COMMUNICATION PATH SYNDROME (I2 BITS) ERROR (8 BITS) W DETECTOR RECEIVER 4 (FIG. 3)

OR ERROR i RIIII SINGLE a ERROR v I I 8 I I I ERROR LOCATOR (FIG. 4)

\ ERROR INDICATIONS I2 BITS) ERROR CORRECTQR IIIvEIIIoRs MU YUE HSIAO 14% {#45 EUGENE KOLANKOWSKY CORRECTED CORRECTED BY MM INFORMATION ans CHECK BITS KR (64 BITS) (8 BITS) I ATTORNEY PATENTEDuov 23 I97! SHEET 2 [IF 4 Exam Emmmm m mm m m M W Z E Km :mzz mm EmEEEmEE EEEzEEWEEM mmmmmmmmwmwmwnmzmlwmffjIN:N:pwm wmmf wwmfwngnfwnqmfmfm WWZWZW I FvZEQNNZNNZZZNZNZM :22; *5ZZZZSZZZZZNNN @222 :52 m ZSIZiZZ w 3222? 231;; v3 2 ZQSSNNNNN v m I I: III: II: III:

PATENTEDnnv 23 |97| 3.623.155

R sum 0 0r 4 FIG. 4 ERROR LOCATOR H SINGLE ERROR BIT INCORRECT OPTIMUM APPARATUS AND METHOD FOR CHECK llillT GENERATION AND ERROR DETECTHON, LOCATEON AND COCTllON BACKGROUND OF THE INVENTION 1. Field of the Invention The invention pertains to error detection and correction in data communication and processing systems, and particularly to an improved check bit generation, error detection and correction scheme wherein optimum design permits the circuitry to be greatly simplified.

2. Description of the Prior Art in the prior art, given the need to transfer information bits (for example, D0, D1 and D2) between two points, there have been proposed many techniques for detecting and correcting errors in the data bits. These techniques are explained in any of a number of textbooks in the field, for example: Error Detecting Logic for Digital Computers by Frederick F. Sellers, .lr., Mu-Yue Hsiao and Leroy W. Beamson (McGraw Hill I968); and Error Correcting Codes by W. Wesley Peterson (The M.l.T. Press 1961). Typically, check bits are carried along with the information bits for indicating the occurrence, and location, of errors in both the information bits and the check bits. In the well known Hamming Code, (see, for example, Reissue Pat. No. 23,601, Error-Detecting and Correcting System Richard W. Hamming et al., assigned to Bell Telephone Laboratories) each check bit and preselected information bits form a code group, the value of each check bit being determined by the value of the information bits in its code group. Therefore, any change in either an information bit or a check bit during transmission will be identifiable at the receiving end. Table l illustrates a simplified 6-bit single error correcting and single error detecting (SEC/SED) code wherein three check bits Cl C2 and C3 are assigned values as a function of three information bits D0, DI and D2.

TABLE I.PRIOR ART Hamming SEC/BED (6,3) code is information bits (n-k) check bits D D1 D2 C1 C2 03 TABLE II.PRIOR ART Hamming SEC/SED (6,3) code D0 D1 D2 01 c2 c3 The relationships of the check bits and information bits represented by the matrix are subject to the rules that: each code group must contain at least one check bit, each information bit must be a member of at least one code group and each code group must contain unique sets of information bits and check bits. The relationships dictate Exclusive OR functions, each infonnation bit one in the matrix representing an input and each check bit one representing an output. For example, assuming even parity, check bit Cl is one if there is a one in either position D0 or D2, and is zero if there is a one in both or neither positions. Odd parity would give opposite values to Cl. Stated another way, check bit Cl is equal to the Exclusive OR of D0 and D2 for even parity. Similarly, check bit C2 is equal to the Exclusive OR of D0, D1 and D2. Typically, each code group contains more than one check bit.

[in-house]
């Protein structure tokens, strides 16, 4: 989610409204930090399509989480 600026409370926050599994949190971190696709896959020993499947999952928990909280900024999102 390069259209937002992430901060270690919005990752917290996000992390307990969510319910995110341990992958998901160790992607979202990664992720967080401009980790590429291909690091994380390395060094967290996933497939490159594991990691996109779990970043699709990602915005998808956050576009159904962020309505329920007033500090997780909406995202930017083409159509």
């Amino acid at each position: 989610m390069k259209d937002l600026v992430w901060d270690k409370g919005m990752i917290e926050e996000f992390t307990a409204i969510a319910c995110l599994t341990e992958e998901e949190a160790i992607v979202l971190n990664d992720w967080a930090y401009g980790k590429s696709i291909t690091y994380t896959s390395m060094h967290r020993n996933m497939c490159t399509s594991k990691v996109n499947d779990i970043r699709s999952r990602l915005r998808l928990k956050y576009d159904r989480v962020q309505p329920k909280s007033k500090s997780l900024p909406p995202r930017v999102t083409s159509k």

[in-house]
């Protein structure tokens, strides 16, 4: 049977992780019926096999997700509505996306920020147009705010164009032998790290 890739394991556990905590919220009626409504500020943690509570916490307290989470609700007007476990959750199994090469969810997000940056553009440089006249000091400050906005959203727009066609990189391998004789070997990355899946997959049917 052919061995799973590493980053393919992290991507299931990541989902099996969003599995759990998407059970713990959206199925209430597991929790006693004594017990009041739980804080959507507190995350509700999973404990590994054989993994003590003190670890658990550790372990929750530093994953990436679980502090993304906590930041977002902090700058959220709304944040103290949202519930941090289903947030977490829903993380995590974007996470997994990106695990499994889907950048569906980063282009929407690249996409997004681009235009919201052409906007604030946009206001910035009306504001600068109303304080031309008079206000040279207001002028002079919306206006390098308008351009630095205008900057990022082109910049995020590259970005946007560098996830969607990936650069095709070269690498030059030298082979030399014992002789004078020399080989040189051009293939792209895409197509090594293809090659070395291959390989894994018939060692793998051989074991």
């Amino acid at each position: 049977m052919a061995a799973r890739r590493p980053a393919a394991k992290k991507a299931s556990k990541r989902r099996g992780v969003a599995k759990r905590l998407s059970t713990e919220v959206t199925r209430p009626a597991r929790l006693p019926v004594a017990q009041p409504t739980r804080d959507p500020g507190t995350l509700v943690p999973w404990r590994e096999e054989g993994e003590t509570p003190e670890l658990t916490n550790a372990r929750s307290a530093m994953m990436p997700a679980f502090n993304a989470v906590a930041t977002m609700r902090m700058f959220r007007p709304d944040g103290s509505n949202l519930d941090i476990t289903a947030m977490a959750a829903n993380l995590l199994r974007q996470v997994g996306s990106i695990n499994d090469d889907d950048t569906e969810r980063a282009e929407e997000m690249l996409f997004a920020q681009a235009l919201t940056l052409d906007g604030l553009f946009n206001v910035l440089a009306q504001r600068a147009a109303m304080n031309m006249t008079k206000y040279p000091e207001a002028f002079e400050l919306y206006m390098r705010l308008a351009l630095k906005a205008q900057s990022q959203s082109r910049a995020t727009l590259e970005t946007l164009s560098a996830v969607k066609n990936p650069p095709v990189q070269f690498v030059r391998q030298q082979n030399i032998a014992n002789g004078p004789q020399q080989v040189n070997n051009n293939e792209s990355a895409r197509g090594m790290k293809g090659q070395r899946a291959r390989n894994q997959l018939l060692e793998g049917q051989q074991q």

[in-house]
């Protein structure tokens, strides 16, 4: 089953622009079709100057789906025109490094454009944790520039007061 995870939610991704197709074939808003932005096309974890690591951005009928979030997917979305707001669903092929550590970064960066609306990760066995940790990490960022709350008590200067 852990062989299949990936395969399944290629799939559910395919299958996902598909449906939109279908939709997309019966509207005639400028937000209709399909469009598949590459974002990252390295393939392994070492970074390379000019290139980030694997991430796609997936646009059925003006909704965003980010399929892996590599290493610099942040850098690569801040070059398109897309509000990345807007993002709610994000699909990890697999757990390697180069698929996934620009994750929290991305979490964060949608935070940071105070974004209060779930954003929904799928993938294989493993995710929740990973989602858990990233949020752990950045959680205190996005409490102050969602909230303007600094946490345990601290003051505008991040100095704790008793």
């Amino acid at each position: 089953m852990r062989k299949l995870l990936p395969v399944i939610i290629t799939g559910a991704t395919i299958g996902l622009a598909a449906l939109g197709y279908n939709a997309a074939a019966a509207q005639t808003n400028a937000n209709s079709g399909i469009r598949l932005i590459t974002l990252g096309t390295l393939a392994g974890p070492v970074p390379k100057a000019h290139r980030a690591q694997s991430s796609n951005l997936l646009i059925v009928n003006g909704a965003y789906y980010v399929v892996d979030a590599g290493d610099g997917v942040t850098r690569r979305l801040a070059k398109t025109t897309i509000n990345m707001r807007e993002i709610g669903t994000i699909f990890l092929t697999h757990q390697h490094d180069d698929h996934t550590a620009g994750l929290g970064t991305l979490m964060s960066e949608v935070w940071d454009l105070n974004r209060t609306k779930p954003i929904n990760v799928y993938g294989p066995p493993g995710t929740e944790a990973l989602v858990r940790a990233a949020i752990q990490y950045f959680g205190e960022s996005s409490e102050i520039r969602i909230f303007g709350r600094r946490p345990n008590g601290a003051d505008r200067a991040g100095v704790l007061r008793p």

if a single error occurs in the transmission of information contained in the code word comprising bits D0, D1, D2, Cl, C2 and C3, the error will be reflected as a variance between the expected parity of each code group and the parity of the code group received. This variance results from an error which can be located in the received word in accordance with an analysis of the information received, as shown with reference to table Ill.

TABLE III.PRIOR ART D0 D1 D2 C1 C2 C3 Syndrome S1 1 0 l 1 O 0 l 1 1 1 0 1 0 1 0 1 1 0 0 1 0 The analysis is made by examining each code group for accuracy (even parity) and then deriving the erroneous bit location. The examination of a code group indicates a syndrome, a one indicating that that code group's parity is incorrect. For example, a fault effecting information bit D0 causes an Sl, S2 and S5 syndrome (parity errors in code groups .81 and S2). Since information bit D0 is the only hit effecting code groups S1 and S2 and not S3, it is the incorrect bit.